Hot Springs On The GO!

The Sentinel-Record - HER - Hot Springs - - IN THIS ISSUE - Beth Bright As­so­ciate editor

My cousin re­cently started his own lo­cal busi­ness. He's taken to ur­ban farm­ing, par­tic­u­larly rais­ing chick­ens and sell­ing eggs by the dozen to save up for his col­lege fund. He is 2 years old. I grew up in a fam­ily that val­ued grow­ing your own food, and while we never tended to a large gar­den, we had our good years with abun­dant fresh veg­eta­bles. In the years that weren't as fruit­ful, we made sure to sup­port those mak­ing a liv­ing from their green thumbs and tal­ents, and cel­e­brate their cre­ative, en­tre­pre­neur­ial spirit.

In this is­sue, we're show­cas­ing Bloom­ing Wands Farm, which is the brain­child of third-gen­er­a­tion farmer Dayna Carter-Smith.

Vis­it­ing her farm in Bis­marck late last month, she in­tro­duced us to her herd of Nige­rian Dwarf Goats and a seem­ingly end­less stream of chick­ens that poured out of their coop as we left the grounds. Af­ter years in the “big city,” work­ing in New York City and Dal­las be­fore re­turn­ing home to Hot Springs, Carter-Smith will be the first to tell you she is now “liv­ing the dream,” pro­vid­ing pro­duce for lo­cal restau­rants.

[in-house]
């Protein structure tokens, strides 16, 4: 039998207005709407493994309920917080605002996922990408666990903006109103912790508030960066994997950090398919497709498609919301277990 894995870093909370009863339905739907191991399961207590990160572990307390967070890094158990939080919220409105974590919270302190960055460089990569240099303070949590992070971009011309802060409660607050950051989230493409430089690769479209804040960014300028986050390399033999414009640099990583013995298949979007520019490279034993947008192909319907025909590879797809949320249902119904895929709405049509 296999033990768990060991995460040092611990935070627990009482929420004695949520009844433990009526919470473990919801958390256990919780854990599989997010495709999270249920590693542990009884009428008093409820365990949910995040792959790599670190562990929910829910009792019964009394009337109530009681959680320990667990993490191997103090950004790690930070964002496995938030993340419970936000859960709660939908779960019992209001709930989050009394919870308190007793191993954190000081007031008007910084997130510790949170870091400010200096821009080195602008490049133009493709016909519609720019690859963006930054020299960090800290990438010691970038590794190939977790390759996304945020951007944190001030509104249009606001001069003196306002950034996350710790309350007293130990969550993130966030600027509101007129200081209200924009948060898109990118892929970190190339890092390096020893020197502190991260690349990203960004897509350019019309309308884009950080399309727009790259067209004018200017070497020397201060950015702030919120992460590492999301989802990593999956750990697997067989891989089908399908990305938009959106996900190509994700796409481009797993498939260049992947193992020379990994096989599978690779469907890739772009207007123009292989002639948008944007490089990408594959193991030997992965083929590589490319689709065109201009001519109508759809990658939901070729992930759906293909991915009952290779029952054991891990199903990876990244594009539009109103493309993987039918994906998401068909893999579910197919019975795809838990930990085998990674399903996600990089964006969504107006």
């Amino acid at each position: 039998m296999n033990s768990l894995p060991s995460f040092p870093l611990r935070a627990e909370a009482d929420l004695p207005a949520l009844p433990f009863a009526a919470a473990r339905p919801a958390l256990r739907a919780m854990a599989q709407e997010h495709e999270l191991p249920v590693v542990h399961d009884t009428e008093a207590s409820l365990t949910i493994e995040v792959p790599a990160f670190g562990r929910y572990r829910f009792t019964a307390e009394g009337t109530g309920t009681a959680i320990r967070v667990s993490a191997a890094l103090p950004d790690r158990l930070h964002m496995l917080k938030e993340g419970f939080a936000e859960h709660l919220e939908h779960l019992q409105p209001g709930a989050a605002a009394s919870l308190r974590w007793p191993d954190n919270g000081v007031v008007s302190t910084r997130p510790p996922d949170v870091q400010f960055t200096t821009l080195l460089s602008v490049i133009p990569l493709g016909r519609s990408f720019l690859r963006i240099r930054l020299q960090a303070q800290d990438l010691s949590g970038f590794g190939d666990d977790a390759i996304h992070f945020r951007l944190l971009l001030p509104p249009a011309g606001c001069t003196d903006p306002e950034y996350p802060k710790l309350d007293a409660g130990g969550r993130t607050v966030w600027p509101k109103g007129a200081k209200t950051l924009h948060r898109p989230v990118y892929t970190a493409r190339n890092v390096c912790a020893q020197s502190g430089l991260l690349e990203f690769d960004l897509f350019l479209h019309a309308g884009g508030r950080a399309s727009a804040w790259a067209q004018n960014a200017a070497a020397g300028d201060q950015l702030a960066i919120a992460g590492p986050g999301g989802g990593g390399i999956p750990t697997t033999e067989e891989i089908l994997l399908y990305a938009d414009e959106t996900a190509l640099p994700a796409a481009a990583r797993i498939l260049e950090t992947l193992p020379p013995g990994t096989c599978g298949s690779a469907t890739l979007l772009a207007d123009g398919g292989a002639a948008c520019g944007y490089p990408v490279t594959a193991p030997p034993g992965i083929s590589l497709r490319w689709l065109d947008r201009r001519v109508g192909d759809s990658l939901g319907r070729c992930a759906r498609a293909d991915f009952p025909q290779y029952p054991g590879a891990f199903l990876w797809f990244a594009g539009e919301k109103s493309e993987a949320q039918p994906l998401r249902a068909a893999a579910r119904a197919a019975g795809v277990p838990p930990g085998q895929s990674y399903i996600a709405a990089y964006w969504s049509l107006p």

Much like Carter-Smith, many of Hot Springs' and Gar­land County's young peo­ple are get­ting in­volved with the Hot Springs Farm­ers & Ar­ti­sans Mar­ket on des­ig­nated Youth Days at the Mar­ket. Young farm­ers and artists are en­cour­aged to bring their prod­ucts to sell on th­ese days.

We're also spot­light­ing Amelia Houser, who creates unique up­cy­cled art pieces from found ob­jects, in­clud­ing suit­cases, soda bot­tles and ce­real boxes. Houser con­sid­ers her­self a folk artist with projects of­ten form­ing from ob­jects she's col­lected.

Whether artis­tic, re­source­ful or a mix of both, Hot Springs has plenty of eco-friendly op­por­tu­ni­ties.

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